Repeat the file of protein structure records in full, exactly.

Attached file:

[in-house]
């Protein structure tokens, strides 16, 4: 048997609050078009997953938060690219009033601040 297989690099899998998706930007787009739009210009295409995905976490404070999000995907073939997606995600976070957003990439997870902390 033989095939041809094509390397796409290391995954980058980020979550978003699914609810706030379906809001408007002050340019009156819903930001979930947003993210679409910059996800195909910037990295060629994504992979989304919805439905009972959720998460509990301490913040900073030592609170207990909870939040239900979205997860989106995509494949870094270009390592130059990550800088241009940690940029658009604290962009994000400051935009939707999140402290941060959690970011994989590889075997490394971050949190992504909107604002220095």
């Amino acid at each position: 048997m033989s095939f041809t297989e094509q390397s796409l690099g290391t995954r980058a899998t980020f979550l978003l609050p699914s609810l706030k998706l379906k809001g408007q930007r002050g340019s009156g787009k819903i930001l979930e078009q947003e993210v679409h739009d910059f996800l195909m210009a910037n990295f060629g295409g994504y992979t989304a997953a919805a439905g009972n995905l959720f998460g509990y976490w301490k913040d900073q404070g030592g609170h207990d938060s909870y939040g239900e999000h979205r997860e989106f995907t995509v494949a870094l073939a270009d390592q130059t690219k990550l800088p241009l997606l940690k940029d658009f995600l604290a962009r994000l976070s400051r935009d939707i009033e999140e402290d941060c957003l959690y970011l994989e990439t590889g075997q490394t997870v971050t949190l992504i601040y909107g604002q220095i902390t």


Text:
[in-house]
């Protein structure tokens, strides 16, 4: 048997609050078009997953938060690219009033601040 297989690099899998998706930007787009739009210009295409995905976490404070999000995907073939997606995600976070957003990439997870902390 033989095939041809094509390397796409290391995954980058980020979550978003699914609810706030379906809001408007002050340019009156819903930001979930947003993210679409910059996800195909910037990295060629994504992979989304919805439905009972959720998460509990301490913040900073030592609170207990909870939040239900979205997860989106995509494949870094270009390592130059990550800088241009940690940029658009604290962009994000400051935009939707999140402290941060959690970011994989590889075997490394971050949190992504909107604002220095």
């Amino acid at each position: 048997m033989s095939f041809t297989e094509q390397s796409l690099g290391t995954r980058a899998t980020f979550l978003l609050p699914s609810l706030k998706l379906k809001g408007q930007r002050g340019s009156g787009k819903i930001l979930e078009q947003e993210v679409h739009d910059f996800l195909m210009a910037n990295f060629g295409g994504y992979t989304a997953a919805a439905g009972n995905l959720f998460g509990y976490w301490k913040d900073q404070g030592g609170h207990d938060s909870y939040g239900e999000h979205r997860e989106f995907t995509v494949a870094l073939a270009d390592q130059t690219k990550l800088p241009l997606l940690k940029d658009f995600l604290a962009r994000l976070s400051r935009d939707i009033e999140e402290d941060c957003l959690y970011l994989e990439t590889g075997q490394t997870v971050t949190l992504i601040y909107g604002q220095i902390t």